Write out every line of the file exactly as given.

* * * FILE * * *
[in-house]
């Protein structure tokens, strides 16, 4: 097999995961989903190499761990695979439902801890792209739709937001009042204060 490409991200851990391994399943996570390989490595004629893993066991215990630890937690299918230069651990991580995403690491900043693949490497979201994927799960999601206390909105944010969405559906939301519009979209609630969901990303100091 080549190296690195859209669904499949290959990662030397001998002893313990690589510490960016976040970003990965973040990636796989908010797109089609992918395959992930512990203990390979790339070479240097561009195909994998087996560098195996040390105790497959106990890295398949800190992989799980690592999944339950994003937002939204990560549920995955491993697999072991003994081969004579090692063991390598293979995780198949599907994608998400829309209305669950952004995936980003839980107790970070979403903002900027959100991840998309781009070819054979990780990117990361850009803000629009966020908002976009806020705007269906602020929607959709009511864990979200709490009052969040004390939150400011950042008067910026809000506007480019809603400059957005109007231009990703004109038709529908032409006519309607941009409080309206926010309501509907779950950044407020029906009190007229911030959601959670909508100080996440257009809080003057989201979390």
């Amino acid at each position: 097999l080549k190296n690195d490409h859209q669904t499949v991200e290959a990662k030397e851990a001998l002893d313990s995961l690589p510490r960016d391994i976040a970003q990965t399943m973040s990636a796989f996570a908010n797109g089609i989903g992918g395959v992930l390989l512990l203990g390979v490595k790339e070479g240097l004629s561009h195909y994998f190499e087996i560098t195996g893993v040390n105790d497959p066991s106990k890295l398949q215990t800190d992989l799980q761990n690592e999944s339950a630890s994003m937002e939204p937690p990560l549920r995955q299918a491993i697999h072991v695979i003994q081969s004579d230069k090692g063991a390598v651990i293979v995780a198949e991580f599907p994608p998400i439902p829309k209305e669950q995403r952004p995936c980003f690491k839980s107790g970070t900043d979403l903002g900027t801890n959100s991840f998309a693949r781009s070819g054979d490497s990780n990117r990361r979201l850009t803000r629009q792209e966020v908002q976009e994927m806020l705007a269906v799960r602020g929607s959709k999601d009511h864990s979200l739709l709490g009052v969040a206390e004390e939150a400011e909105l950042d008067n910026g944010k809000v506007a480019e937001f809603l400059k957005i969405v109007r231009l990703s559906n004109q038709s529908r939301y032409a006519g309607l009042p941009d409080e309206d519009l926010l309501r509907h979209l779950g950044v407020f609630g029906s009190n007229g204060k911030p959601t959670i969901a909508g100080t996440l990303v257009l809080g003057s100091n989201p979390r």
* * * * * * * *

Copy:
[in-house]
């Protein structure tokens, strides 16, 4: 097999995961989903190499761990695979439902801890792209739709937001009042204060 490409991200851990391994399943996570390989490595004629893993066991215990630890937690299918230069651990991580995403690491900043693949490497979201994927799960999601206390909105944010969405559906939301519009979209609630969901990303100091 080549190296690195859209669904499949290959990662030397001998002893313990690589510490960016976040970003990965973040990636796989908010797109089609992918395959992930512990203990390979790339070479240097561009195909994998087996560098195996040390105790497959106990890295398949800190992989799980690592999944339950994003937002939204990560549920995955491993697999072991003994081969004579090692063991390598293979995780198949599907994608998400829309209305669950952004995936980003839980107790970070979403903002900027959100991840998309781009070819054979990780990117990361850009803000629009966020908002976009806020705007269906602020929607959709009511864990979200709490009052969040004390939150400011950042008067910026809000506007480019809603400059957005109007231009990703004109038709529908032409006519309607941009409080309206926010309501509907779950950044407020029906009190007229911030959601959670909508100080996440257009809080003057989201979390």
């Amino acid at each position: 097999l080549k190296n690195d490409h859209q669904t499949v991200e290959a990662k030397e851990a001998l002893d313990s995961l690589p510490r960016d391994i976040a970003q990965t399943m973040s990636a796989f996570a908010n797109g089609i989903g992918g395959v992930l390989l512990l203990g390979v490595k790339e070479g240097l004629s561009h195909y994998f190499e087996i560098t195996g893993v040390n105790d497959p066991s106990k890295l398949q215990t800190d992989l799980q761990n690592e999944s339950a630890s994003m937002e939204p937690p990560l549920r995955q299918a491993i697999h072991v695979i003994q081969s004579d230069k090692g063991a390598v651990i293979v995780a198949e991580f599907p994608p998400i439902p829309k209305e669950q995403r952004p995936c980003f690491k839980s107790g970070t900043d979403l903002g900027t801890n959100s991840f998309a693949r781009s070819g054979d490497s990780n990117r990361r979201l850009t803000r629009q792209e966020v908002q976009e994927m806020l705007a269906v799960r602020g929607s959709k999601d009511h864990s979200l739709l709490g009052v969040a206390e004390e939150a400011e909105l950042d008067n910026g944010k809000v506007a480019e937001f809603l400059k957005i969405v109007r231009l990703s559906n004109q038709s529908r939301y032409a006519g309607l009042p941009d409080e309206d519009l926010l309501r509907h979209l779950g950044v407020f609630g029906s009190n007229g204060k911030p959601t959670i969901a909508g100080t996440l990303v257009l809080g003057s100091n989201p979390r």